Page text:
DECoupled Application Data Enroute (DECADE) Problem Statement
RFC 6646

Note: This ballot was opened for revision 05 and is now closed.

(Jari Arkko) Yes

(David Harrington) Yes

(Martin Stiemerling) Yes

(Ron Bonica) (was Discuss) No Objection

(Stewart Bryant) No Objection

(Gonzalo Camarillo) No Objection

(Wesley Eddy) No Objection

(Adrian Farrel) No Objection

Comment (2012-03-14 for -05)
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I have no objection to the publication of this document.

I wondered whether Section 5 should discuss the problem that in-network
storage may result in false data being supplied either through the
data on a legitimate store being modified, or through a bogus store
being introduced into the network. The material in Section 5 seems to
cover the security of the protocol itself (and that may be enough)
without describing these risks. Sis I miss something?

(Stephen Farrell) No Objection

(Russ Housley) No Objection

(Pete Resnick) No Objection

(Peter Saint-Andre) No Objection

Comment (2012-03-12 for -05)
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This is a well-written document. The first paragraph of Section 3 reads like marketing text. Is it needed?

(Robert Sparks) No Objection

Comment (2012-03-13 for -05)
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Here are some suggestions that might make this document more useful to the working group:

Much of this document states the problem is that there's no standardized network storage solution. That's the solution you want to pursue, not the problem. A reader can get that the problem is some peer-to-peer protocols put stress on access networks. A potential solution that might treat the network as a whole more nicely would be to make it possible for peers that were on bandwidth constrained access to put things in a place that is both not bandwidth constrained and accessible by other peers. A secondary problem is that if existing protocols each tried to make this possible in their own way, it's harder for middleboxes that aren't explicitly part of that protocol to inject themselves to "help", and that could be avoided by giving all of the existing (and potentially any new) p2p protocols a common way to minimize moving content across the constrained barrier. A reader can get this message, but they have to read deeply and infer some of it. Please consider making the problem the main point of the text, and clearly identifying that network storage is the proposed solution path.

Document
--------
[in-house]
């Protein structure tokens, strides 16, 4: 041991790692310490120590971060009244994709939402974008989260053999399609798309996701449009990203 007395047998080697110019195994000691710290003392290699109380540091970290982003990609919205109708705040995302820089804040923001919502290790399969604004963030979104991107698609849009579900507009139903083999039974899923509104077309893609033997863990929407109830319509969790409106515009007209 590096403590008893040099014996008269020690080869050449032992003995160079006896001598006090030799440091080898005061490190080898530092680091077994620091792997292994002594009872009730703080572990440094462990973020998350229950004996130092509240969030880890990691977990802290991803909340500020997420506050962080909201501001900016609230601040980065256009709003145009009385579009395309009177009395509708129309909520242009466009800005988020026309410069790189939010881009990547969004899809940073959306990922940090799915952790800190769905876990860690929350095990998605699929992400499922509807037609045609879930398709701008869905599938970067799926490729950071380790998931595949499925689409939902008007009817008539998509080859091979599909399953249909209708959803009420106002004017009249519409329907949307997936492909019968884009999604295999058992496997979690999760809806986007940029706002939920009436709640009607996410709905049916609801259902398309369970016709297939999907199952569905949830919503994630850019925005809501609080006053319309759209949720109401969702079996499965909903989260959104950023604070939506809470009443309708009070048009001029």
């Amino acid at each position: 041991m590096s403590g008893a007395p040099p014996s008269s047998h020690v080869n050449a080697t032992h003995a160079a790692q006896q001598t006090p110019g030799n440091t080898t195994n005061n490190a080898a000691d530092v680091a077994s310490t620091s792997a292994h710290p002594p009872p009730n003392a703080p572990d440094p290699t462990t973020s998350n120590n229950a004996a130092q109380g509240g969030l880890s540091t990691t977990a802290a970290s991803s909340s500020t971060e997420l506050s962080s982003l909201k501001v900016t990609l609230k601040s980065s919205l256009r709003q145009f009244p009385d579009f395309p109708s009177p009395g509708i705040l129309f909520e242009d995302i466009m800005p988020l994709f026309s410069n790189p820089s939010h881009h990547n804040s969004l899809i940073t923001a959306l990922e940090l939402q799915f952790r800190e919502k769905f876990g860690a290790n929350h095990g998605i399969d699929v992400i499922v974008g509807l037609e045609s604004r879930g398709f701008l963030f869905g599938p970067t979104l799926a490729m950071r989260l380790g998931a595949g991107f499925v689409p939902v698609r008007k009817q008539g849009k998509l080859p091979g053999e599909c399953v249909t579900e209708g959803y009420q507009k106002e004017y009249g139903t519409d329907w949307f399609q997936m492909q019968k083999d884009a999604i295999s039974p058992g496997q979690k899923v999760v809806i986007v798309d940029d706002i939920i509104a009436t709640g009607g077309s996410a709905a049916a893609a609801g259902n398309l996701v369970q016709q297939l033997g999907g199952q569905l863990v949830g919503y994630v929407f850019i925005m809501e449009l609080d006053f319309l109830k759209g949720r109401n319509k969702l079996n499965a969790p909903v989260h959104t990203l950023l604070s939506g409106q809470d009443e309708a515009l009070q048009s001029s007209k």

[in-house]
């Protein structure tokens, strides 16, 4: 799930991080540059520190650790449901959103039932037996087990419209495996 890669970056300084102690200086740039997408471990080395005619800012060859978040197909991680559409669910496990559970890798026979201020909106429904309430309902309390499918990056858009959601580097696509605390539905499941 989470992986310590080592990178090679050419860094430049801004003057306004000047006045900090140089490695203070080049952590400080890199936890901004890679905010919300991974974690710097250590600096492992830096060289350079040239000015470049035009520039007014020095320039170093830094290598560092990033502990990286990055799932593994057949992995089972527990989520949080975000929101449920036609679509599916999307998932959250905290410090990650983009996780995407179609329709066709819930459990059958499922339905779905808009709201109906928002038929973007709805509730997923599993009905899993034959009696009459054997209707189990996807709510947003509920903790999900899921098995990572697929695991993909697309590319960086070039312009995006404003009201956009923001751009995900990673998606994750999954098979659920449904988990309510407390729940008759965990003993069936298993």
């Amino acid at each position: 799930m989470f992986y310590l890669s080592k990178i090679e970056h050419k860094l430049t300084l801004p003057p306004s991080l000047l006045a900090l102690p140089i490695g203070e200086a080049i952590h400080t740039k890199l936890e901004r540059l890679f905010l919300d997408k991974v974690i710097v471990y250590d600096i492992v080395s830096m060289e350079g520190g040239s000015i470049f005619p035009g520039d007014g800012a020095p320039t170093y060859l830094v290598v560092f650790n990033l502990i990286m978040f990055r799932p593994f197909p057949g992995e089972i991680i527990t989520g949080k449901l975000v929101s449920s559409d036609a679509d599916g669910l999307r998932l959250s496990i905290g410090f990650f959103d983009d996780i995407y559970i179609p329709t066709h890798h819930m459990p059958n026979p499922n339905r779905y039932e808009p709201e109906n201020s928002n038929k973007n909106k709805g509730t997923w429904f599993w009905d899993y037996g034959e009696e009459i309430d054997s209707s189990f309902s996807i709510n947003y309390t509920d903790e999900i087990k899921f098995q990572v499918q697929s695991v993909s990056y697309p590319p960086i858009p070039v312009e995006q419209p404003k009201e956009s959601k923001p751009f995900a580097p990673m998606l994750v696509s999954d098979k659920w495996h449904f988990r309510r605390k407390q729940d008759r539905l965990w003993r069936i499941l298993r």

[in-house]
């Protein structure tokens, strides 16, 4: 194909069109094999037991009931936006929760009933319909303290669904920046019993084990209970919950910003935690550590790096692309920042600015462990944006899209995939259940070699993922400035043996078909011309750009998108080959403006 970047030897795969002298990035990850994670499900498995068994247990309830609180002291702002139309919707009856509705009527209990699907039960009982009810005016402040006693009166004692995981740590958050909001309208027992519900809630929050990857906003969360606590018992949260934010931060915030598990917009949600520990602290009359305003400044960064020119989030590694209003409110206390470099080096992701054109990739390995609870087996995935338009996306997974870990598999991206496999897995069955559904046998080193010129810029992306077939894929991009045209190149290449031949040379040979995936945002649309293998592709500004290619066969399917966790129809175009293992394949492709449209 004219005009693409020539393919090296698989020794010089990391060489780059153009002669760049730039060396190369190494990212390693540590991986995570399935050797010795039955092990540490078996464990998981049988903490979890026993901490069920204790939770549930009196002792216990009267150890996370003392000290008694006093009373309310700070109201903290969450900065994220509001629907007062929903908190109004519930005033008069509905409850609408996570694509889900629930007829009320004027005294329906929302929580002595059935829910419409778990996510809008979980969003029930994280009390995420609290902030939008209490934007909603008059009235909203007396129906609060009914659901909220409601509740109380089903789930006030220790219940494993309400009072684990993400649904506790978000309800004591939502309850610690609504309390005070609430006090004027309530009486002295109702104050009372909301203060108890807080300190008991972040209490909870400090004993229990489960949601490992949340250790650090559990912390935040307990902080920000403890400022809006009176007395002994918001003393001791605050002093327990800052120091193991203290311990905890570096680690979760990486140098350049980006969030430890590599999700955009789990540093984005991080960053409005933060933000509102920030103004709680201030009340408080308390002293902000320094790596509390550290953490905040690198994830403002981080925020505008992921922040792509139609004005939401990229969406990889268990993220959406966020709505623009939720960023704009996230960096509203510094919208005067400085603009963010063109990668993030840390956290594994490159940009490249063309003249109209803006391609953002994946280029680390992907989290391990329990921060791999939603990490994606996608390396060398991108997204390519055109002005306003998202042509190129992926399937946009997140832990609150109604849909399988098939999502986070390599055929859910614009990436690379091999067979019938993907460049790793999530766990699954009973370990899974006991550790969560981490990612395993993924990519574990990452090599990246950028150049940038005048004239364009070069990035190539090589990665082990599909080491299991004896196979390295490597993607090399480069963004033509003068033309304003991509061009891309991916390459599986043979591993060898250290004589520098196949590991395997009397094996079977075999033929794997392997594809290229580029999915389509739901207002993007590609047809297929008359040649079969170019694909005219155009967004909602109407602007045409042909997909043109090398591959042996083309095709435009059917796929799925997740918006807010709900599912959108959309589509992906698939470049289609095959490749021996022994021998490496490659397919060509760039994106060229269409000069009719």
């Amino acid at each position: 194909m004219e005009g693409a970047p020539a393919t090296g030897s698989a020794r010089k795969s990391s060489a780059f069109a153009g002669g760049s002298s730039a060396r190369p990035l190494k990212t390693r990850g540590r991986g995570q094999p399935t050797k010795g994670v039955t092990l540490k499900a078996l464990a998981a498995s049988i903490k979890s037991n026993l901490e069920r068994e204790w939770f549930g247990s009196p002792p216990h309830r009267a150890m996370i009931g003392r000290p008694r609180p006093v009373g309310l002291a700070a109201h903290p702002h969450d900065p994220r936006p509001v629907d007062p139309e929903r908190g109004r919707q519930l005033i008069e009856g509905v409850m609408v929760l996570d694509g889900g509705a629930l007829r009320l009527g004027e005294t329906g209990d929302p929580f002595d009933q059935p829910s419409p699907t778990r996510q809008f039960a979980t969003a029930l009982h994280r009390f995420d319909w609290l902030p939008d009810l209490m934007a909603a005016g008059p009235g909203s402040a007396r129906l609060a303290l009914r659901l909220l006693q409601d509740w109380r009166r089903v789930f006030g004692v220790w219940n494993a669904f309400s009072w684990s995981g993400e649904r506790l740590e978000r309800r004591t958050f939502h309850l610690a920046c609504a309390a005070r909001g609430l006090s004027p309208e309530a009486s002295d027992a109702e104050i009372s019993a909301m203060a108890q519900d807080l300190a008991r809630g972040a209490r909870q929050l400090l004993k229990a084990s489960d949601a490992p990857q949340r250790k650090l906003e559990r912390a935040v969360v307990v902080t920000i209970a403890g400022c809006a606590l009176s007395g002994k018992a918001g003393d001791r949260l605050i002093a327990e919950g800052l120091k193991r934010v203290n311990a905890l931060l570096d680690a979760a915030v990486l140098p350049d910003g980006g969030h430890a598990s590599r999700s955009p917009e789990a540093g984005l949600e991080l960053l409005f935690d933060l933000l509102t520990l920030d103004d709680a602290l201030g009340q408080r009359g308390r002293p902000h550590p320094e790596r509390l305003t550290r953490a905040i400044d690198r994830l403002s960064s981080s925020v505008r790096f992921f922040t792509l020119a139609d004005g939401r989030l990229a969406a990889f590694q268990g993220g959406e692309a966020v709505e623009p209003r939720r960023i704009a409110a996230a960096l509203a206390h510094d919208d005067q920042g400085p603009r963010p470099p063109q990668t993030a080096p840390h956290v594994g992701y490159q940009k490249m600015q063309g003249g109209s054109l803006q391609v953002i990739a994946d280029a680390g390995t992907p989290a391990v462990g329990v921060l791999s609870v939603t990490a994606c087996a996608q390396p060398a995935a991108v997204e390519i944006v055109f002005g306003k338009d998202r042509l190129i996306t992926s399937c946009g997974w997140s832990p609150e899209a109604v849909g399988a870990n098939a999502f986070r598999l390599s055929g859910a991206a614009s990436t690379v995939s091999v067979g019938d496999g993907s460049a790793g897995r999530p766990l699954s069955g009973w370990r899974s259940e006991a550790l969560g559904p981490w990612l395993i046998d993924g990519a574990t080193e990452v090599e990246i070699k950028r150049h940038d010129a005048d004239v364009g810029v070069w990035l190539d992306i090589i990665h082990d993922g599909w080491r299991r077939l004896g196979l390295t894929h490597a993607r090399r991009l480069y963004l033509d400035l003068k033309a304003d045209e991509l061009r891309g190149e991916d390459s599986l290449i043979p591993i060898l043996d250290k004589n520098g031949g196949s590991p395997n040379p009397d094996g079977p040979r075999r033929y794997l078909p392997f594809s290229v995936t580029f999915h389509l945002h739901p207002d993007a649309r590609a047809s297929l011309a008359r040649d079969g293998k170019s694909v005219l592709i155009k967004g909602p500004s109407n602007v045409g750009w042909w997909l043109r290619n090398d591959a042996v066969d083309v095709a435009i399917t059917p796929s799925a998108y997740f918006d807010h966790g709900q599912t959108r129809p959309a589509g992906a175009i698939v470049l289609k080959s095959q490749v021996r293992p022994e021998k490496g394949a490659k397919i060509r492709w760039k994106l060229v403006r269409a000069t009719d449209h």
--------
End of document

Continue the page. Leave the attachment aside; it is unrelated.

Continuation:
The document speaks of a service "inside a network". It would help to be more precise. Do you mean "in the relatively bandwidth-unconstrained part of the network" or "in an access-regulated single administrative domain" or something else?

The document asserts several times that using in-network resources will help, but doesn't support the assertion. Are
there studies you can point to that show it's likely to help?

The second paragraph quotes some reports on p2p traffic on access networks, using it to motivate reducing access traffic, but then claims it also motivates reducing "cross-domain and backbone traffic". While reducing traffic in general is probably a good idea the argument presented doesn't support the conclusion.

The document says a P2P cache is likely to be much better connected to end hosts than to remote peers. The remote
peers _are_ end hosts. What are you actually trying to distinguish here?

Section 5.2 (Copyright and Legal Issues) puts filtering and DRM out of scope for this document. It would be better to say something like "is not in scope for the problem this document proposes solving".

(Sean Turner) No Objection

Comment (2012-03-14 for -05)
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I agree with Peter's thought about para 1 of s3 sounding a lot like marketing.

I was surprised by the references to RFC 3414 in s5.4-5.7.  Is that where the solution is expected to come from or where the definition came from?  If it's the later wouldn't RFC 4949 be a better reference - it's the Internet Security Glossary, Version 2.   Also are there any privacy considerations to be worried about?

I also found myself thinking along the same lines as Ron and Robert.